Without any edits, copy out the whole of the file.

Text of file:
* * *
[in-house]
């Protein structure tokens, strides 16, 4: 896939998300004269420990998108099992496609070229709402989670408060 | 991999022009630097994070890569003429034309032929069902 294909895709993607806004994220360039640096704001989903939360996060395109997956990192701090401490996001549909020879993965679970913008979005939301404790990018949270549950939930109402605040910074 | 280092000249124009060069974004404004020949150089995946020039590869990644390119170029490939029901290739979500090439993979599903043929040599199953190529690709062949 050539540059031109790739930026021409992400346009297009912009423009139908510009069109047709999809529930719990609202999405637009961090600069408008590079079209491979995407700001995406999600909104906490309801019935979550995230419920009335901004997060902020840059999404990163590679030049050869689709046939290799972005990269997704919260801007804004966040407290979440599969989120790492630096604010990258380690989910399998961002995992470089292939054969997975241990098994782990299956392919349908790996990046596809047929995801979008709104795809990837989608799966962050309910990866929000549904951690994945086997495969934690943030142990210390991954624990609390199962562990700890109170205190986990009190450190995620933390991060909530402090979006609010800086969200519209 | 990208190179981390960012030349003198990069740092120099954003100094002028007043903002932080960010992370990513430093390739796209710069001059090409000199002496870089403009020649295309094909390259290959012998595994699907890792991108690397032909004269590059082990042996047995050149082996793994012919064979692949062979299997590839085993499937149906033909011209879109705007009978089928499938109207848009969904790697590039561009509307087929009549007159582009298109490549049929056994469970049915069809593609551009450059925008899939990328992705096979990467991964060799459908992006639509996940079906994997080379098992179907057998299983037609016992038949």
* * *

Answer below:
[in-house]
């Protein structure tokens, strides 16, 4: 896939998300004269420990998108099992496609070229709402989670408060 | 991999022009630097994070890569003429034309032929069902 294909895709993607806004994220360039640096704001989903939360996060395109997956990192701090401490996001549909020879993965679970913008979005939301404790990018949270549950939930109402605040910074 | 280092000249124009060069974004404004020949150089995946020039590869990644390119170029490939029901290739979500090439993979599903043929040599199953190529690709062949 050539540059031109790739930026021409992400346009297009912009423009139908510009069109047709999809529930719990609202999405637009961090600069408008590079079209491979995407700001995406999600909104906490309801019935979550995230419920009335901004997060902020840059999404990163590679030049050869689709046939290799972005990269997704919260801007804004966040407290979440599969989120790492630096604010990258380690989910399998961002995992470089292939054969997975241990098994782990299956392919349908790996990046596809047929995801979008709104795809990837989608799966962050309910990866929000549904951690994945086997495969934690943030142990210390991954624990609390199962562990700890109170205190986990009190450190995620933390991060909530402090979006609010800086969200519209 | 990208190179981390960012030349003198990069740092120099954003100094002028007043903002932080960010992370990513430093390739796209710069001059090409000199002496870089403009020649295309094909390259290959012998595994699907890792991108690397032909004269590059082990042996047995050149082996793994012919064979692949062979299997590839085993499937149906033909011209879109705007009978089928499938109207848009969904790697590039561009509307087929009549007159582009298109490549049929056994469970049915069809593609551009450059925008899939990328992705096979990467991964060799459908992006639509996940079906994997080379098992179907057998299983037609016992038949």